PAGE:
Nian Gao (Baked Sweet Potato Sticky Rice Cakes)

Nian Gao (Baked Sweet Potato Sticky Rice Cakes)

Nian gao is a homonym for the Chinese phrase “nian nian gao sheng,” which means increasing prosperity year after year. It is a dish indigenous to southern China in sweet and savory forms, and traveled with the diaspora to southeast Asia. This modern spin on classic nian gao comes from the food writer Christopher Tan, who wrote a book on Singaporean pastries titled “The Way of Kueh.” He incorporates coconut milk, butter and mashed sweet potato into this nian gao for richness. The rice cake is usually steamed, but Mr. Tan bakes the batter in small molds for the contrast of a fudgy inside and crisp outside. The key to a smooth texture that stays soft after baking is resting the wet glutinous rice dough overnight.
  • Total:
  • Serves: 24 persons



  1. Step 1

    Combine the glutinous rice flour and ¾ cup/180 grams water in a bowl to form a dough. Cover tightly and refrigerate for at least 6 hours and up to 24 hours.
  2. Step 2

    Heat oven to 400 degrees. Wash and scrub the sweet potatoes and pat it dry thoroughly with a clean kitchen towel. Poke holes all over the sweet potatoes with a fork. Bake on a foil-lined pan until a fork can pierce it with no resistance, 40 to 50 minutes.
  3. Step 3

    When cool enough to handle, peel off the skin. Pass the sweet potato through a ricer or mash with a fork. Measure out 1¼ cups/320 grams of the mashed sweet potato. (Reserve any remaining for another use.)
  4. Step 4

    Heat oven to 350 degrees.
  5. Step 5

    Combine coconut milk, sugar and salt in a large saucepan. Set the saucepan over medium-low heat, and whisk until the sugar dissolves and the mixture is hot but not boiling, about 10 minutes. Remove from the heat and add the butter, stirring until it melts. Mix in the sweet potato mash, followed by the tapioca starch, then add the refrigerated wet glutinous rice flour gradually in chunks, whisking as you go. Add the egg and whisk until smooth.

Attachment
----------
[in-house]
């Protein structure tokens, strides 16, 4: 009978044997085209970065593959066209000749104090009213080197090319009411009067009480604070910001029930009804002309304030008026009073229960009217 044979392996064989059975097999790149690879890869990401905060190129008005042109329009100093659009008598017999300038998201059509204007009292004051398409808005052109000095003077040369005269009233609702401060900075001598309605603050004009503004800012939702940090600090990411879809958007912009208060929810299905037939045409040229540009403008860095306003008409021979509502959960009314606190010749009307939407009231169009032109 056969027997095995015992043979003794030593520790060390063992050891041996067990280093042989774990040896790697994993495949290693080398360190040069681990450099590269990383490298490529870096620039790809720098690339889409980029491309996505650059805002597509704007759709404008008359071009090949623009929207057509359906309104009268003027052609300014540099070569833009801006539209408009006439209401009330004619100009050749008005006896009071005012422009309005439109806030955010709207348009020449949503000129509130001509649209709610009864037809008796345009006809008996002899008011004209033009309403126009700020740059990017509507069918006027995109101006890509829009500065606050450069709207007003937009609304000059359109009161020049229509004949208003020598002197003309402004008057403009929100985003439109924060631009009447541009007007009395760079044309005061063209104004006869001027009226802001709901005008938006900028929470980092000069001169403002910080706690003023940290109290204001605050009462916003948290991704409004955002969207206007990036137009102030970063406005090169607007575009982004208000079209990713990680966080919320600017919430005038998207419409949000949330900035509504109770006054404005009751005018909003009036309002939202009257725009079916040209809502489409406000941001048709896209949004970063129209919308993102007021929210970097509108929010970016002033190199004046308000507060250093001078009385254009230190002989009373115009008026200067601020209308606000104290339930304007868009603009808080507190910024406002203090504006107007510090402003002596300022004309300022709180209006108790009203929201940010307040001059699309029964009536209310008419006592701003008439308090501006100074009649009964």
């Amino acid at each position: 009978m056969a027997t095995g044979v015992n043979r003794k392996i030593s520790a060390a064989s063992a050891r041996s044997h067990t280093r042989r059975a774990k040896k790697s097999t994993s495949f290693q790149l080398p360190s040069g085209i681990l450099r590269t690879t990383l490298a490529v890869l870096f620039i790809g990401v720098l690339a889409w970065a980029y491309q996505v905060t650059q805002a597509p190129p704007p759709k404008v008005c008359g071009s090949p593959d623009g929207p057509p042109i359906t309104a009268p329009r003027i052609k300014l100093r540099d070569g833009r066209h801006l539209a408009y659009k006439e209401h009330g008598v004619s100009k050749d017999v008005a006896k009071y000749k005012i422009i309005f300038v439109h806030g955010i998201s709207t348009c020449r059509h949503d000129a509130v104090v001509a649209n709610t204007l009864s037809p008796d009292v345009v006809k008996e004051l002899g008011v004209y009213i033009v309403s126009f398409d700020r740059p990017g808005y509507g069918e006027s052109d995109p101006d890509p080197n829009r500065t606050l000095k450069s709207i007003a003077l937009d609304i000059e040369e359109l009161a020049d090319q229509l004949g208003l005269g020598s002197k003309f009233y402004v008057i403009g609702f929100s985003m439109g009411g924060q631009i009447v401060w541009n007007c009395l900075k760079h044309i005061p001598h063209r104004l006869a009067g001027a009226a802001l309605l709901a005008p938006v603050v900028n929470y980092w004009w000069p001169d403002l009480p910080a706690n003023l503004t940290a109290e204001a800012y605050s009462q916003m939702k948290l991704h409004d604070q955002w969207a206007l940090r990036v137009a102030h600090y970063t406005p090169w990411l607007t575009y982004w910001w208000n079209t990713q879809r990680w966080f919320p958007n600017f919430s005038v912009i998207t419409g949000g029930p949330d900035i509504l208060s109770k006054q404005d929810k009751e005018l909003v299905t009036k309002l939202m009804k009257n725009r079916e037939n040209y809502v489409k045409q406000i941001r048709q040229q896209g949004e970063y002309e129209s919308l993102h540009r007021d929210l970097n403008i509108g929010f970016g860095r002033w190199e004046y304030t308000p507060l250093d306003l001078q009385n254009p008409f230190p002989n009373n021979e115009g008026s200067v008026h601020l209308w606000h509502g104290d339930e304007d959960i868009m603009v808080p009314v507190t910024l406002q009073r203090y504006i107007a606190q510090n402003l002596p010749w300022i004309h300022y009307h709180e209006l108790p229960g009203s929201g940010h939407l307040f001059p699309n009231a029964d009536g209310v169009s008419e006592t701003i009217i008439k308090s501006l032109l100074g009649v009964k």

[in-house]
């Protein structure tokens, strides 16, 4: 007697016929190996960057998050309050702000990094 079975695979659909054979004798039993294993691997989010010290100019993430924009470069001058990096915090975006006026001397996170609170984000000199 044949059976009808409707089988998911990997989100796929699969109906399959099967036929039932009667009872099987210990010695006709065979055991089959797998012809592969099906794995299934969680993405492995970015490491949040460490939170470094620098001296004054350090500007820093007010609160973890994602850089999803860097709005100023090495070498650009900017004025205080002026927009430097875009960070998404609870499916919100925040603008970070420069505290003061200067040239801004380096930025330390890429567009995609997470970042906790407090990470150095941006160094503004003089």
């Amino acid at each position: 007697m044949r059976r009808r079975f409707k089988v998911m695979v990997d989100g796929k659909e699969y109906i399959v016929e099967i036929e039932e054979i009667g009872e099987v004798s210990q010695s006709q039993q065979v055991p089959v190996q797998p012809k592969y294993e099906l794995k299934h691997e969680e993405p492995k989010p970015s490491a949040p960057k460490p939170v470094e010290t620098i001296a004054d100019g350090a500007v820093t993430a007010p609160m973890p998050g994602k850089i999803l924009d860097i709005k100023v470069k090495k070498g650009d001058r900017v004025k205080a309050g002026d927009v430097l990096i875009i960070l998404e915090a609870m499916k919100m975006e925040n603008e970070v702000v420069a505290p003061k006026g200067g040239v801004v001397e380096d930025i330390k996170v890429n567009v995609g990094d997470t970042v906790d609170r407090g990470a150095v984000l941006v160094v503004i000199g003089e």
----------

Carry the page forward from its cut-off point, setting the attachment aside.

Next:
6. Step 6

    Heat 1 or more kuih bahulu pans in the oven until very hot, 7 to 8 minutes. If you don’t have a kuih bahulu pan, a decorative cakelet pan or mini muffin tin made out of cast iron or aluminum works (see Tip). The batter yields 24 to 42 nian gao, depending on the size of the hollows; work in batches if needed (see Tip). Remove the pan from the oven and, using a silicone or pastry brush, lightly and quickly brush its hollows with oil. Stir batter, then quickly pour it into the hollows, filling them 80 to 90 percent full.
  7. Step 7

    Bake on the center rack until golden brown on top and a toothpick inserted into the center of one emerges moist and sticky, but with no pasty raw batter on it, 20 to 40 minutes. The exact baking time will vary depending on the size and heft of your pan.
  8. Step 8

    Use a wooden skewer or butter knife to pry out and remove the nian gao from the pan. If the pan was properly heated and oiled, the nian gao will not stick. If needed, repeat with the remaining batter. If the pan cools off too much while you are removing a batch of nian gao, heat it for a couple of minutes in the oven before baking the next batch.
  9. Step 9

    These nian gao are best served slightly warm while the edges are still crisp and the centres are soft and chewy. They are best the same day they are made. You can keep leftovers in a covered container in the refrigerator and steam, pan-fry or microwave them to reheat the next day, but they will not completely recover their freshly cooked texture.